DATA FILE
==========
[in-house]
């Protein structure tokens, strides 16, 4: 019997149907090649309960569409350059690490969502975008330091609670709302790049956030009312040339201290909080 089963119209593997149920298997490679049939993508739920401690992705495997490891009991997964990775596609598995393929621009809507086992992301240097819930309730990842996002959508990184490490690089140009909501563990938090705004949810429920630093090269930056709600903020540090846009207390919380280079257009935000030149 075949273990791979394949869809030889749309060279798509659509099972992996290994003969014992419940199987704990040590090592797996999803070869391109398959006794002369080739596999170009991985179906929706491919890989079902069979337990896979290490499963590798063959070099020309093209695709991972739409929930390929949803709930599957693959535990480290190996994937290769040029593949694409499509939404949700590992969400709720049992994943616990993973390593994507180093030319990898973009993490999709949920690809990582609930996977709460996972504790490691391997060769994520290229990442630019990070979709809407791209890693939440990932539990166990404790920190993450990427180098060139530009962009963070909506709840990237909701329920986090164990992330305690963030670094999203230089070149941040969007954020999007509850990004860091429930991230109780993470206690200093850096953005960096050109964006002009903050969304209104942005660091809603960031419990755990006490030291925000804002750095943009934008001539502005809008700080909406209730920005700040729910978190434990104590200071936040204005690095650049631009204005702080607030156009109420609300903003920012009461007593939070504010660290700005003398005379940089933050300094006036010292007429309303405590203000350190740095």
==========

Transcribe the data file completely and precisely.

[in-house]
């Protein structure tokens, strides 16, 4: 019997149907090649309960569409350059690490969502975008330091609670709302790049956030009312040339201290909080 089963119209593997149920298997490679049939993508739920401690992705495997490891009991997964990775596609598995393929621009809507086992992301240097819930309730990842996002959508990184490490690089140009909501563990938090705004949810429920630093090269930056709600903020540090846009207390919380280079257009935000030149 075949273990791979394949869809030889749309060279798509659509099972992996290994003969014992419940199987704990040590090592797996999803070869391109398959006794002369080739596999170009991985179906929706491919890989079902069979337990896979290490499963590798063959070099020309093209695709991972739409929930390929949803709930599957693959535990480290190996994937290769040029593949694409499509939404949700590992969400709720049992994943616990993973390593994507180093030319990898973009993490999709949920690809990582609930996977709460996972504790490691391997060769994520290229990442630019990070979709809407791209890693939440990932539990166990404790920190993450990427180098060139530009962009963070909506709840990237909701329920986090164990992330305690963030670094999203230089070149941040969007954020999007509850990004860091429930991230109780993470206690200093850096953005960096050109964006002009903050969304209104942005660091809603960031419990755990006490030291925000804002750095943009934008001539502005809008700080909406209730920005700040729910978190434990104590200071936040204005690095650049631009204005702080607030156009109420609300903003920012009461007593939070504010660290700005003398005379940089933050300094006036010292007429309303405590203000350190740095």